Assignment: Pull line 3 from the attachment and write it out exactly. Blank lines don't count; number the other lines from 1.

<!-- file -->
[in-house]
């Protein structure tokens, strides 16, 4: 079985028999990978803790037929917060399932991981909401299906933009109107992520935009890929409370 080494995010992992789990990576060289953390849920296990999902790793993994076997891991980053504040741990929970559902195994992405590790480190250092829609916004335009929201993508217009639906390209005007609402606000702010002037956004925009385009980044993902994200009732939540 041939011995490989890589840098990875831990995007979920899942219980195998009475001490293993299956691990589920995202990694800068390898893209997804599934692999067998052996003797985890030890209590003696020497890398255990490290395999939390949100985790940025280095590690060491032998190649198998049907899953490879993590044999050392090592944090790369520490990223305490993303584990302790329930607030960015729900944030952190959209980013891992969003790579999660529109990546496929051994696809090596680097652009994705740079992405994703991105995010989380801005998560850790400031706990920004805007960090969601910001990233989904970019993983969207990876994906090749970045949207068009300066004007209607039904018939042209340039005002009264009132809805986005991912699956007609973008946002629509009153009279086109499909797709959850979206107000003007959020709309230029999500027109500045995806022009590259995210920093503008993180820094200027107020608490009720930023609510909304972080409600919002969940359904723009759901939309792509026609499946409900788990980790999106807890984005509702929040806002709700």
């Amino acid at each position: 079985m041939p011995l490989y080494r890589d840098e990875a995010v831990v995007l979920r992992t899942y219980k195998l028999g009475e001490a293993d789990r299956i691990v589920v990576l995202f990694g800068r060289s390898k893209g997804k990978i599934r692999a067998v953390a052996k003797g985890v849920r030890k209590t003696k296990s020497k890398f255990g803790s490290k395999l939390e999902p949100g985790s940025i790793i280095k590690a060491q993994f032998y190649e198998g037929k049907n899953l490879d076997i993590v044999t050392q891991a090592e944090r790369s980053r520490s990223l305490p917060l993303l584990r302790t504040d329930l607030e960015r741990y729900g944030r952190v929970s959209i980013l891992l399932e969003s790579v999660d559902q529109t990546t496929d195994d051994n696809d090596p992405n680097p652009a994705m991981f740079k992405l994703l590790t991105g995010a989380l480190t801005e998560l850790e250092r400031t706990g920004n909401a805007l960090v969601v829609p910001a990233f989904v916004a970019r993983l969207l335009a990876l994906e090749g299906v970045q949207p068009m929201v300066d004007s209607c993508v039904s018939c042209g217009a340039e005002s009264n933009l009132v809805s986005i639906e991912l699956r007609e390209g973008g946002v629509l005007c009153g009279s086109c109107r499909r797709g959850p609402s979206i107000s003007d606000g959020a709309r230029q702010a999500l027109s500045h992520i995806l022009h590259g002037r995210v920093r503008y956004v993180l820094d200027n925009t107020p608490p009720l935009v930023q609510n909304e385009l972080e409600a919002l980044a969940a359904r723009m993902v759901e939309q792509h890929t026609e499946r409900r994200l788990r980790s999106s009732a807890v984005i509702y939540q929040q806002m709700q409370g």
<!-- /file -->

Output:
């Amino acid at each position: 079985m041939p011995l490989y080494r890589d840098e990875a995010v831990v995007l979920r992992t899942y219980k195998l028999g009475e001490a293993d789990r299956i691990v589920v990576l995202f990694g800068r060289s390898k893209g997804k990978i599934r692999a067998v953390a052996k003797g985890v849920r030890k209590t003696k296990s020497k890398f255990g803790s490290k395999l939390e999902p949100g985790s940025i790793i280095k590690a060491q993994f032998y190649e198998g037929k049907n899953l490879d076997i993590v044999t050392q891991a090592e944090r790369s980053r520490s990223l305490p917060l993303l584990r302790t504040d329930l607030e960015r741990y729900g944030r952190v929970s959209i980013l891992l399932e969003s790579v999660d559902q529109t990546t496929d195994d051994n696809d090596p992405n680097p652009a994705m991981f740079k992405l994703l590790t991105g995010a989380l480190t801005e998560l850790e250092r400031t706990g920004n909401a805007l960090v969601v829609p910001a990233f989904v916004a970019r993983l969207l335009a990876l994906e090749g299906v970045q949207p068009m929201v300066d004007s209607c993508v039904s018939c042209g217009a340039e005002s009264n933009l009132v809805s986005i639906e991912l699956r007609e390209g973008g946002v629509l005007c009153g009279s086109c109107r499909r797709g959850p609402s979206i107000s003007d606000g959020a709309r230029q702010a999500l027109s500045h992520i995806l022009h590259g002037r995210v920093r503008y956004v993180l820094d200027n925009t107020p608490p009720l935009v930023q609510n909304e385009l972080e409600a919002l980044a969940a359904r723009m993902v759901e939309q792509h890929t026609e499946r409900r994200l788990r980790s999106s009732a807890v984005i509702y939540q929040q806002m709700q409370g």